Overall rating: 4.5/5
The premium hatchback market has moved on since the original Audi A3 Sportback was launched in 1999 with competition coming from BMW, Mercedes-Benz, Volvo and, to some extents, Volkswagen. The Sportback has moved on too and now offers more space, smarter styling and a better interior finish than ever before. Combined with a range of efficient engines, including the 99g/km 1.6 TDI unit, you begin to understand why Audi Ireland expects the Sportback to account for the vast majority of A3 sales.
In the metal 4/5
While other manufacturers aim to hide their five-door models with swooping rooflines and hidden door handles, Audi is proud of its Sportback; even going as far as giving it an upright roofline more like those of the Avant models. Yes, the overall styling is predictable with little to choose between it and the second generation A3 at a glance, but make no mistake; this is a completely new car with a new chassis and redeveloped engines.
For the first time the Sportback model is larger than the three-door A3 on which it is based. The wheelbase has been extended by 58mm resulting in even more interior space and a 380-litre boot (expandable to 1,220 litres with the rear seats folded) that trumps all of its rivals. Interior fit and finish is, as you would expect from an Audi, impeccable, with even entry level cars sporting a retractable 5.8-inch colour screen as part of the MMI system.
Driving it 5/5
When we drove the regular A3 we were impressed with the performance from the 150hp 2.0 TDI engine - it somewhat made a mockery of the 1.8 TFSI petrol unit being flagged as the performance flagship until the Audi S3 arrives. A lot of this is attributable to the new 'MQB' chassis and extensive use of aluminium in the body, which means the new car weighs the same as the A3 launched in 1996.
This weight saving is even more noticeable when driving a car not blessed with a powerful engine. The 1.6-litre TDI engine is expected to be the volume seller thanks to its low emissions of 99g/km and fuel consumption of 3.8 litres/100km, but with 105hp it does not exactly tick the excitement box - on paper anyway. While not quick in a modern sense (it has a 10.9-second 0-100km/h time) it has the mid-range grunt for easy overtaking and even when pushed is remarkably smooth and refined. Shame then that it is somewhat let down by an oddly shaped knurled gear knob that does not sit properly in the hand and makes gear changes feel odd.
Whether it is softer springs than in the three-door model or the longer wheelbase is unclear, but the Sportback certainly rides much better. There is an element of body roll when pushed into tight bends, but the trade-off is a supple ride that soaks up the worst of bumps. You really have to want the look of Sport models to opt for the stiffer suspension it brings.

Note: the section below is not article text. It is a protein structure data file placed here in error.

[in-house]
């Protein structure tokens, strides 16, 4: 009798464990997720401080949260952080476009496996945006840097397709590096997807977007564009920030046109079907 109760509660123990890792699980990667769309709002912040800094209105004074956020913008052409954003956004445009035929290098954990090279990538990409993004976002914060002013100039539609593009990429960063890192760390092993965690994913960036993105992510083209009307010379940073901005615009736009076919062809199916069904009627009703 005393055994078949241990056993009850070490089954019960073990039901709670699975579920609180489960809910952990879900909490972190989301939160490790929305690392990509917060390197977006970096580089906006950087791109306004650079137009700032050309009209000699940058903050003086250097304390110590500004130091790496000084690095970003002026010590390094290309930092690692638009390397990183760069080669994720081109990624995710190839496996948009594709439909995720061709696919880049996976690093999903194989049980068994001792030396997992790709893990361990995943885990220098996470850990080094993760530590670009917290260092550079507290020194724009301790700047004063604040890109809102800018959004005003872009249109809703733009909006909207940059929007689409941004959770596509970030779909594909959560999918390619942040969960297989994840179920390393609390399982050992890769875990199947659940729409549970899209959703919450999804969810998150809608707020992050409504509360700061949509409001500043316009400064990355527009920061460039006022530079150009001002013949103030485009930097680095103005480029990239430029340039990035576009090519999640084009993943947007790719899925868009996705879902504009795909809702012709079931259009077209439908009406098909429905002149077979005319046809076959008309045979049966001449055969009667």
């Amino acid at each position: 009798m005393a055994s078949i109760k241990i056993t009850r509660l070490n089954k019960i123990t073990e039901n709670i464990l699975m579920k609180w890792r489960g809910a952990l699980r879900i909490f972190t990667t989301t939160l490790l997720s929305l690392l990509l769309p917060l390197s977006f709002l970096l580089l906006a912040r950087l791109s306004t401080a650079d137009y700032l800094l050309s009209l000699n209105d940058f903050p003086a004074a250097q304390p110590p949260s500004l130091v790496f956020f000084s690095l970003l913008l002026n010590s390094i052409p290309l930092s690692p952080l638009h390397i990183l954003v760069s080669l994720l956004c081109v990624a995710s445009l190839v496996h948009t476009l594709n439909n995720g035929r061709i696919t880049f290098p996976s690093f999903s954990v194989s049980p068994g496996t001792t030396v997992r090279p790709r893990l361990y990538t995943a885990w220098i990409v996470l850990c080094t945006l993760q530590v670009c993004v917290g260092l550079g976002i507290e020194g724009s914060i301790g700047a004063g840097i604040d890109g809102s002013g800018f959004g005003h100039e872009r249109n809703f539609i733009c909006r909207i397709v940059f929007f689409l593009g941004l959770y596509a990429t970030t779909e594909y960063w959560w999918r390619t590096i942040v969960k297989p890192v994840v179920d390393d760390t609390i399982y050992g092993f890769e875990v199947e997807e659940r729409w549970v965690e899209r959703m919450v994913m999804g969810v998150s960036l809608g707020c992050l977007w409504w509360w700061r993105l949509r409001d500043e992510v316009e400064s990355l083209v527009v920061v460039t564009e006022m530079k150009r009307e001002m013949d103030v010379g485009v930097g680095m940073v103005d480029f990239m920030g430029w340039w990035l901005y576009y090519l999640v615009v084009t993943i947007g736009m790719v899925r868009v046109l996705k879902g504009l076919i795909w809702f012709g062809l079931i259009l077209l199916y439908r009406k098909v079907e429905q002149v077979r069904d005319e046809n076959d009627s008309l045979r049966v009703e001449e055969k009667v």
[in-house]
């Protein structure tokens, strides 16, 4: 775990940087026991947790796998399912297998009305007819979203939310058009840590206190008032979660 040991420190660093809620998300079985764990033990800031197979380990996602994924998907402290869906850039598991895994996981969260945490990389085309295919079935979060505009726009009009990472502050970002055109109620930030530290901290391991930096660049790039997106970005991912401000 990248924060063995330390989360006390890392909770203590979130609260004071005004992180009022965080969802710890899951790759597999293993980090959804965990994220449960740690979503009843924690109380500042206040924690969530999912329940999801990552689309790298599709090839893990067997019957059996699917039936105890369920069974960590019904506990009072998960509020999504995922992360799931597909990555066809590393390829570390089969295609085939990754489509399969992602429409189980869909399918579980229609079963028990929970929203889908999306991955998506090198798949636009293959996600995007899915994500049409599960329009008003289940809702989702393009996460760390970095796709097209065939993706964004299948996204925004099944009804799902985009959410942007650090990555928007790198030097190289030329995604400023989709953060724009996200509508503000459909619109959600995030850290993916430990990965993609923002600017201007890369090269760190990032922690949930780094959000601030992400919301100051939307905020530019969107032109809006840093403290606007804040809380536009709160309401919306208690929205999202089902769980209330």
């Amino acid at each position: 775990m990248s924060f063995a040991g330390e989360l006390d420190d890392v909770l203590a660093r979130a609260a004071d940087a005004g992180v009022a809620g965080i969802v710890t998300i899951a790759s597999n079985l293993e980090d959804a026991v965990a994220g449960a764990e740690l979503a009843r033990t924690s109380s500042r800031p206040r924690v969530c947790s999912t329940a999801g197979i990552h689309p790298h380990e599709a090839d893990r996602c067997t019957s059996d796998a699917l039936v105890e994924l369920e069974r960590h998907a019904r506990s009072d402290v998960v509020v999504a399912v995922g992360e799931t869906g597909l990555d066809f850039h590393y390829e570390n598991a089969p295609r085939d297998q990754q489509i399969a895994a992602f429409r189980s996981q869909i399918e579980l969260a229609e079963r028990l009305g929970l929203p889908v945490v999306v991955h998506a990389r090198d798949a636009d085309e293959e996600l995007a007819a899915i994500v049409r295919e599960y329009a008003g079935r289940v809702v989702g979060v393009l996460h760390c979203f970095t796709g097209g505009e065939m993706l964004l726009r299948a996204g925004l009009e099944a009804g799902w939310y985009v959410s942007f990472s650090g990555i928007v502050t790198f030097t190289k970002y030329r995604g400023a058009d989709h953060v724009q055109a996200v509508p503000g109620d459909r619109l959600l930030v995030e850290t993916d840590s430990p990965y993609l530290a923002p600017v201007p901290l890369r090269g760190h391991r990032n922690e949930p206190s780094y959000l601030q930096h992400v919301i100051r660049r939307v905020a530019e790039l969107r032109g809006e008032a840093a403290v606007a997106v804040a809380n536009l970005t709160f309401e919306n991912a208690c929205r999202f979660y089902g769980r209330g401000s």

What you get for your money 4/5
The Sportback range begins at €26,900, though that is for the 1.2 TFSI model, which will not arrive until mid-2013. For the car you want - the 1.6 TDI - you will have to stump up €29,400, though with standard specification on entry level models including 16-inch alloys, air conditioning, the neat MMI system featuring Bluetooth and preparation for SD card navigation (an extra €250) the pill is not so hard to swallow. SE specification commands a €1,000 premium and adds part leather seats, cruise control, front fog lights and a centre armrest. Range topping Sport models add 17-inch wheels, stiffer suspension, unique looks and a leather multifunction steering wheel for an extra €1,500.
Order books for the Audi A3 Sportback are now open with first deliveries scheduled for February. At launch four engines - 1.4 TFSI 125hp, 1.8 TFSI 180hp, 1.6 TDI 105hp and 2.0 TDI 150hp - are offered, though these will be joined by the 105hp 1.2 TFSI later in the year. There is also a 184hp 2.0 TDI with quattro four-wheel drive on the cards, though it remains to be seen whether it will be offered in Ireland. One thing we do know however is that if you want an automatic transmission you are limited to the 1.8 TFSI, though thanks to the low weight of the car and refinements to the engine it manages to sneak into tax band B.
Audi's new A3 Sportback does not do any one thing exceptionally well - the BMW 1 Series is better to drive, Mercedes-Benz A Class better to look at and the new Golf better value - but what it does everything well. We could nit-pick about the less than exciting drive, predictable looks or strange knurled gear knob but in reality that is all it would be: nit-picking. For those few downfalls the Sportback has much more plus points and it again climbs to the top of the class when it comes to premium hatchbacks.